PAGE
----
It's beginning to look like a race.
If both the results and the trend of voter sentiment identified in a new statewide political poll are accurate, Democratic Sen. Ben Nelson is back in the hunt for possible re-election in 2012.
Nelson still trails Republican Senate candidates Jon Bruning and Don Stenberg in an automated telephone survey of 739 Nebraska voters conducted by Public Policy Polling, but he has narrowed an 11-point Bruning lead in January to just four points.
Here are figures released Wednesday by the Democratic polling firm for a survey completed on Sunday:
Bruning, 46 percent; Nelson, 42 percent.
Stenberg, 44 percent; Nelson, 41 percent.
Nelson held a slim 2 percentage-point edge over state Sen. Deb Fischer, at 41 percent to 39 percent.
"Ben Nelson still has a very difficult fight for re-election on his hands," said Dean Debnam, president of the polling firm. "But it looks like he might at least have a chance.
"The other time we polled this race (last January), it looked like he was pretty much finished, but the good news for him is that Jon Bruning is not proving to be a very strong foe."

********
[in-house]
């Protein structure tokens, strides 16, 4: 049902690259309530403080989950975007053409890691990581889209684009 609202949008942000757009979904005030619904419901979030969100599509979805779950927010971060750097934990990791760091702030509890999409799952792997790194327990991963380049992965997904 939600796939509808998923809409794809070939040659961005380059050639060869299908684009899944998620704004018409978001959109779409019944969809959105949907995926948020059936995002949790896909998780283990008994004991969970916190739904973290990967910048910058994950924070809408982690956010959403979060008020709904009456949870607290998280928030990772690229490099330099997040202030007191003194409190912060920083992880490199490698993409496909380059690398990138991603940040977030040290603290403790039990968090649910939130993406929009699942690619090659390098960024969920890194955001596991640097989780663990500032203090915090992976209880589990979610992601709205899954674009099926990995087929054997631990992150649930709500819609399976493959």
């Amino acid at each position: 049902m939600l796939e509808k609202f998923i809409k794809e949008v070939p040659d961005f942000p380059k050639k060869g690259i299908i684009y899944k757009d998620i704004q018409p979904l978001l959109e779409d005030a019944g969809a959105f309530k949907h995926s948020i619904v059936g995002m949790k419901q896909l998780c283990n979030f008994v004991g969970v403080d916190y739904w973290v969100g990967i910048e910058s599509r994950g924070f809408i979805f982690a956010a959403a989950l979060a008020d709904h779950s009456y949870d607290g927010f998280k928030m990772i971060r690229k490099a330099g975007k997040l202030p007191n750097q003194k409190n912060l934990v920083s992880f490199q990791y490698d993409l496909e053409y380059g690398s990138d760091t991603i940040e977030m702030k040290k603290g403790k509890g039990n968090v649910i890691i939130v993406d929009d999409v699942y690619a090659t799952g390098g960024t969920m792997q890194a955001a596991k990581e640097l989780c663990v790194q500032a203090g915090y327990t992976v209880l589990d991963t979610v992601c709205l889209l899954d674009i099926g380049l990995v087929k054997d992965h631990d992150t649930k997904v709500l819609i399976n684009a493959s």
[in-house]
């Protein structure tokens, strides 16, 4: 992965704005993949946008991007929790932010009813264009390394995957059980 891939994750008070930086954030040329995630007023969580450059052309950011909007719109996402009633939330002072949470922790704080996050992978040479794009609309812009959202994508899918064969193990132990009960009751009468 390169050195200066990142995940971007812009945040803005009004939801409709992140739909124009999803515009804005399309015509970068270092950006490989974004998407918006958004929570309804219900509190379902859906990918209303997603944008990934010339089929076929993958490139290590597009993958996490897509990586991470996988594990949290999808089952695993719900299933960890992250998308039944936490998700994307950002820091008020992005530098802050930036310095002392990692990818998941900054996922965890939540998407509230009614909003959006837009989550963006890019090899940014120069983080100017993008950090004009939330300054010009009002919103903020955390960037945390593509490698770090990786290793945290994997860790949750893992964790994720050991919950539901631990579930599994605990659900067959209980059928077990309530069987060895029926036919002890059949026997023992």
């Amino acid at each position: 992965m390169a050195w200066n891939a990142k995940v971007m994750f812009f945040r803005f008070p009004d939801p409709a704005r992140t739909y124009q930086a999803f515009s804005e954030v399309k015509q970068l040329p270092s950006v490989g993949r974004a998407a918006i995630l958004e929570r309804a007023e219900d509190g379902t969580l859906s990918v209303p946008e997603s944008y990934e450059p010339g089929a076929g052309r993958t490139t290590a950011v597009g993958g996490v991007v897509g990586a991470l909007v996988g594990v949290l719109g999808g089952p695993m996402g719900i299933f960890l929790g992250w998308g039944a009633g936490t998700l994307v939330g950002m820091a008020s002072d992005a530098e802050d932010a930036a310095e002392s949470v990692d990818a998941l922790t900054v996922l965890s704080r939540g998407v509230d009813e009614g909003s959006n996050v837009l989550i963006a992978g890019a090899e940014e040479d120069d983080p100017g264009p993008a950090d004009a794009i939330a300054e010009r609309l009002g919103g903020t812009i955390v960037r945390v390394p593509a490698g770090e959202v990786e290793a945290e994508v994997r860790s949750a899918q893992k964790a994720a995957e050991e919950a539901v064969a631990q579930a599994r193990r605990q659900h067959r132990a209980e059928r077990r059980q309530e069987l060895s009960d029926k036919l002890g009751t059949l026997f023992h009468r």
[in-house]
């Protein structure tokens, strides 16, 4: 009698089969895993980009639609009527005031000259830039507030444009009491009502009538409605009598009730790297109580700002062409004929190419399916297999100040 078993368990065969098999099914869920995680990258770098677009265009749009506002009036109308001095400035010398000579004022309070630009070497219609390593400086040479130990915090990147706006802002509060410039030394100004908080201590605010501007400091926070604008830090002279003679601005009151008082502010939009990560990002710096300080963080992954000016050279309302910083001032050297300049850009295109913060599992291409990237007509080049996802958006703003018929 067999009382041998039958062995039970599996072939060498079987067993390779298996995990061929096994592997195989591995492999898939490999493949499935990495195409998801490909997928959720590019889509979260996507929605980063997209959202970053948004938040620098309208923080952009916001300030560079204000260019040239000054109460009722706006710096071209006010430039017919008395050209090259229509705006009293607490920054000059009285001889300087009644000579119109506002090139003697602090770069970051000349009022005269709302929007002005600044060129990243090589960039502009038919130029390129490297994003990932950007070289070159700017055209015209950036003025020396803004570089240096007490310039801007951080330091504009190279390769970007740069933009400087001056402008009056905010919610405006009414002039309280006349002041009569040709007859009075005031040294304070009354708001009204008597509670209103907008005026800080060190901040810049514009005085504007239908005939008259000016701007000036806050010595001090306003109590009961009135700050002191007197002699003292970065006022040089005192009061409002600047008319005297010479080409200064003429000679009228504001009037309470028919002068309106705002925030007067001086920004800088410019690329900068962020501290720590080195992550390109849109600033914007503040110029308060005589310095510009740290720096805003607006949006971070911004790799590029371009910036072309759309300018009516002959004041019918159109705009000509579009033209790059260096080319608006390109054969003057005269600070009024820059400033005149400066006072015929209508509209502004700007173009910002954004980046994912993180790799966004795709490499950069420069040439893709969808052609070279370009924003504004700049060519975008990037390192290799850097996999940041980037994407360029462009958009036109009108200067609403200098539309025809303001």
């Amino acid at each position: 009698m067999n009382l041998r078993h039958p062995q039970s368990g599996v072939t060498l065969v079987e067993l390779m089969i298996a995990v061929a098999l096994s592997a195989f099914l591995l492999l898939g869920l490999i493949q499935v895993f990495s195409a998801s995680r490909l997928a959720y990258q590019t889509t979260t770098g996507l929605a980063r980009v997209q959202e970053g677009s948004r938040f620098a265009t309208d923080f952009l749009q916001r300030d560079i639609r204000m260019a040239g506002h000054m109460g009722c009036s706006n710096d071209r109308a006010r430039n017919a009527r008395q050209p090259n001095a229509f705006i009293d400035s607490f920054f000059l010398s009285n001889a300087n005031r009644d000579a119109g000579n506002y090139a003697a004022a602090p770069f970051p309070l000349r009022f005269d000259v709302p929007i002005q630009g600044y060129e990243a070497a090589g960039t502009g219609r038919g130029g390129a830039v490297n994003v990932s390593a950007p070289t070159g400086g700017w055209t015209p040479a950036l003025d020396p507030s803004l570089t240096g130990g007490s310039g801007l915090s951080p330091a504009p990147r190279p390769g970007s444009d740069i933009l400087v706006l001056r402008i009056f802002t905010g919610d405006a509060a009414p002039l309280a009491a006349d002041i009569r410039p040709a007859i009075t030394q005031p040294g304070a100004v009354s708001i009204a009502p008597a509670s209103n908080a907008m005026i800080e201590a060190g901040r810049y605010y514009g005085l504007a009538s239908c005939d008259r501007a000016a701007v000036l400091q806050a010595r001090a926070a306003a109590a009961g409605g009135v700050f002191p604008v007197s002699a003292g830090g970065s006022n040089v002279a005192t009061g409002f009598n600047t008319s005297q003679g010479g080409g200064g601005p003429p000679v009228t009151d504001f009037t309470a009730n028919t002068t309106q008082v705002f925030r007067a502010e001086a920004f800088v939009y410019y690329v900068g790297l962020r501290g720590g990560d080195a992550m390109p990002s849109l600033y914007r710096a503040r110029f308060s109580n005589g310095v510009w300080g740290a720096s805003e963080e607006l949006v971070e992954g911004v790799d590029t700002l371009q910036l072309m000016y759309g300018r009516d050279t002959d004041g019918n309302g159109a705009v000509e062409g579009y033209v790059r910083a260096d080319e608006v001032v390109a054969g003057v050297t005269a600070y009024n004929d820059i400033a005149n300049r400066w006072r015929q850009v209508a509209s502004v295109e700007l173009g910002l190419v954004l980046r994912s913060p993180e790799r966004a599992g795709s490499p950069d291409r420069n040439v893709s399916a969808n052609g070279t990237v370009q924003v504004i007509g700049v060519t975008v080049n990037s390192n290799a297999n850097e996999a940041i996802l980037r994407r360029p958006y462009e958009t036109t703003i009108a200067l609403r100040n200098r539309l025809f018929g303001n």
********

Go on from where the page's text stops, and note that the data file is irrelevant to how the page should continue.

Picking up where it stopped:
Bruning, the state's attorney general, led Nelson 50 to 39 in the January survey.
Public Policy Polling is just one of a number of national public opinion firms in the field measuring political preferences, but its numbers are considered to be generally reliable. Polls, however, often are described as just a snapshot in time with opinions continually shifting.
Nelson continues to battle a dangerously low job performance approval rating of 36 percent. Although Bruning's favorability rating was even lower at 32 percent, the attorney general's 38 percent unfavorable rating was much lower than Nelson's perilously high 55 percent job disapproval mark.
Stenberg, the state treasurer, held a 34 percent favorable rating.
Fischer remains a largely unknown commodity, with 64 percent of respondents not sure how to rate her.
A fourth Republican candidate, Schuyler businessman Pat Flynn, was included in the survey. Nelson bested Flynn by 43 percent to 36 percent.
The National Republican Senatorial Committee was quick to seize on the fact that, although he has closed the gap, Nelson continues to trail in his re-election bid even after more than half a million dollars of statewide TV advertising was spent on his behalf in recent weeks.
Meanwhile, the Nebraska Republican Party filed a complaint with the Federal Election Commission alleging that those expenditures exceeded the maximum coordinated spending limit between a political party committee and a Nebraska Senate candidate.
Democrats contended that limit does not apply to early issue ads that do not solicit votes.